Pippo: Everyone builds their own city with shopping malls, beaches, cinemas, places where you can take a walk. Cities also include a piece of historical center, because you go to the central square when you want to breathe in a little bit of their identity, but this is turning into just one of the many options on the menu, because squares have already lost the central role they had in building a culture of space.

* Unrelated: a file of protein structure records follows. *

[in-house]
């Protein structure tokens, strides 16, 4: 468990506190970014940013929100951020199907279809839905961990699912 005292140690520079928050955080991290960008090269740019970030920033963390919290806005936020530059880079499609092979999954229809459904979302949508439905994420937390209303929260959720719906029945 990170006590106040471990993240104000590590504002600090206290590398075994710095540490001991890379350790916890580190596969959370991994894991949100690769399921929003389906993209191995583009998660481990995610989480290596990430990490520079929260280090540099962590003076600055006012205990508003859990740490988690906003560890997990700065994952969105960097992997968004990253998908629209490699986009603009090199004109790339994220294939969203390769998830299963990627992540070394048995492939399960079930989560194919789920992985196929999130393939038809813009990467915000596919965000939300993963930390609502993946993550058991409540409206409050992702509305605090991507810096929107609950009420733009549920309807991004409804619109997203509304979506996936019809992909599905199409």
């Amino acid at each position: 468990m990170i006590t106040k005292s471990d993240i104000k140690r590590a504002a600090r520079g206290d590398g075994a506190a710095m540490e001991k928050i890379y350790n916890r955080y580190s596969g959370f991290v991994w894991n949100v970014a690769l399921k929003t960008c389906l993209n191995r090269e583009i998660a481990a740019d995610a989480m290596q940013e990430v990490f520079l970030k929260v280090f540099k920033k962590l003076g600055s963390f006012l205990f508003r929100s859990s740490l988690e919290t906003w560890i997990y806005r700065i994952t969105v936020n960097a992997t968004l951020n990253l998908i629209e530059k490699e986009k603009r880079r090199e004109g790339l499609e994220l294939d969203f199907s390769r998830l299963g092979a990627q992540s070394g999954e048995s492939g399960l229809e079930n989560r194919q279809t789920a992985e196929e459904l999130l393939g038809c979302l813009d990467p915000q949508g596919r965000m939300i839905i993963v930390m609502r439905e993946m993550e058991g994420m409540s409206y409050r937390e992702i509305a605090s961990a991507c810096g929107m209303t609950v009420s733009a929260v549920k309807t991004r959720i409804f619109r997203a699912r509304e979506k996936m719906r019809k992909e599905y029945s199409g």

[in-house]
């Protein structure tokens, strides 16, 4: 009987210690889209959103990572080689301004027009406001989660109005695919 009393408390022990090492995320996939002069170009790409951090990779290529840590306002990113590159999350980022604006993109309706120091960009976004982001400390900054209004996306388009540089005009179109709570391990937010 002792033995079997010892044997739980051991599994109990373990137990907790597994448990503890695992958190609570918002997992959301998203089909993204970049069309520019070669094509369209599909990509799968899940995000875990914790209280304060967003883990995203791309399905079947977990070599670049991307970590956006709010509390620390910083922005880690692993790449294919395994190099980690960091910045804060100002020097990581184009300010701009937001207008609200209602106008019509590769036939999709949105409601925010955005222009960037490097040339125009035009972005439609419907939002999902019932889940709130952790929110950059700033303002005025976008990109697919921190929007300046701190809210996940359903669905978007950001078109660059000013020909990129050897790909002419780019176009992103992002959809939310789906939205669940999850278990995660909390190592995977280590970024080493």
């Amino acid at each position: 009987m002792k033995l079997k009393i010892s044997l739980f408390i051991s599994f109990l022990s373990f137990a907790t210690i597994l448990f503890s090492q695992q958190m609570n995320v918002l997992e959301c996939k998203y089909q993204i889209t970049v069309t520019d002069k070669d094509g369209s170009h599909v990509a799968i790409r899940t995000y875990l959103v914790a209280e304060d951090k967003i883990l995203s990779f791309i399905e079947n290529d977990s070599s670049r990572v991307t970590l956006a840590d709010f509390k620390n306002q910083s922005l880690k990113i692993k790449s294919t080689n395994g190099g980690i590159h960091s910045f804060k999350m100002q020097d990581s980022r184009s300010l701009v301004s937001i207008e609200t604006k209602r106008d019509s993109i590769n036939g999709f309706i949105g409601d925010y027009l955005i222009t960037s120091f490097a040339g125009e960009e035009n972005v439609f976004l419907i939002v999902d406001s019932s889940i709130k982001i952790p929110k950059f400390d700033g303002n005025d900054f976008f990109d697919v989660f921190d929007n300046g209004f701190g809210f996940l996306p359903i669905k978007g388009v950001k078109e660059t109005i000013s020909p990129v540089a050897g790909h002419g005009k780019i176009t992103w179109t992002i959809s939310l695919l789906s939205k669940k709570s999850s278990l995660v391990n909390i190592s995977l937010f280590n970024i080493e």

In the 20th century, architects had a radically different approach to the culture of space: if you entrusted Giorgio Grassi with designing a doghouse, he would design a corner of the city and go on like that, obsessively and dramatically. Today, Italian architects who are asked to design an object just design it, without realizing their mortal sin. I’ve sometimes been asked to recommend any young professors who would be able to design cities “like Italians do” – but I had to say there aren’t any left, because we have lost this way of thinking in our contemporary practice. Our masters made a somewhat perverse use of this method, often attracting people’s hate, but new professionals are at the opposite extreme and see architecture like the production of a wonderful dystopian movie.